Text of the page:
Yet only two candidates expressed their concern specifically for the military practice of drone strikes overseas — a controversial move, as the issue has been on the hush in American media.

    During the two-party presidential debates, moderator Bob Schieffer questioned Romney on whether he supported drone strikes in Pakistan. Romney responded with outright support for the program, yet neither he nor Obama were asked about the issue of innocent civilian deaths.

    While King didn’t ask questions related to drone strikes, candidates took the liberty of bringing it up themselves as part of their political platform.

    “There’s a reason why we shouldn’t be using drones — it’s because we don’t just take out the target, we take out a lot of innocent civilians in the countries where these drones attack,” Johnson said during the debate.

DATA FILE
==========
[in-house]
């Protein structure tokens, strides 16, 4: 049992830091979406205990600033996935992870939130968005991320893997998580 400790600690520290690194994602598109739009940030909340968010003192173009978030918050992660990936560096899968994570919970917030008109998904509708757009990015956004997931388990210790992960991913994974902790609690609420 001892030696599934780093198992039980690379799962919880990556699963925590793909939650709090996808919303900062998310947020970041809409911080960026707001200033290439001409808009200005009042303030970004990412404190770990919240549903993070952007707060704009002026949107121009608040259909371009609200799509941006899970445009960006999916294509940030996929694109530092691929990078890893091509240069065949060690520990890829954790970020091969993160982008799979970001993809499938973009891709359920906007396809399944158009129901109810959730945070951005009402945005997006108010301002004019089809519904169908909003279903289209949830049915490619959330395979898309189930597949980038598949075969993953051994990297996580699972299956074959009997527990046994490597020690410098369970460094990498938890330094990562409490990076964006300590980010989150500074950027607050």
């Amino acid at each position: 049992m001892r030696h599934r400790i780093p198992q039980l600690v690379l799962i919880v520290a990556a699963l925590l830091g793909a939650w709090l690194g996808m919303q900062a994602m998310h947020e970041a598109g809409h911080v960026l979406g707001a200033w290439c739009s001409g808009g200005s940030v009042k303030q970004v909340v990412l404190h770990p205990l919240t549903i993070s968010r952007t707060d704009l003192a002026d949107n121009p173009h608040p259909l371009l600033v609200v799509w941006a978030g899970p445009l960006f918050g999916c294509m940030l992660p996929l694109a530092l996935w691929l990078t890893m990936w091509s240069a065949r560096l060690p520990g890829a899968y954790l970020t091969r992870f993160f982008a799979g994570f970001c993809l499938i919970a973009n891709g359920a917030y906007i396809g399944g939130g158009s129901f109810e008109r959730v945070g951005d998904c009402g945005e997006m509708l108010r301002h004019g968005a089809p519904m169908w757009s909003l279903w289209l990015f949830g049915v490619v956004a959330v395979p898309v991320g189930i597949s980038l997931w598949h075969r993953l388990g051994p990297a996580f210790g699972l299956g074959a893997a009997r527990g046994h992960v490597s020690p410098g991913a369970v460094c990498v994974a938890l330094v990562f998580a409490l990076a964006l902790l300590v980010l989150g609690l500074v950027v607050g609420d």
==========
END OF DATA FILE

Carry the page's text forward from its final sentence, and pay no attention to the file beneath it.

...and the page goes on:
Stein was another voice to shed light on the civilian deaths associated with drone strikes. The Bureau of Investigative Journalism reports that drone strikes since 2004 have killed up to 800 people in Pakistan, nearly 200 of whom were children.


    Agreeing as outsiders

    Most candidates, as outsiders, came to the agreement that the two-party prominent system is guilty of keeping important issues out of the limelight.

    The fact that both Obama and Romney agree with one another on a number of issues was cause of concern for candidates, too. It was an issue highlighted by Anderson, who said that the prime time debate series failed to bring about a number of issues that are — or at least should be — important to the U.S.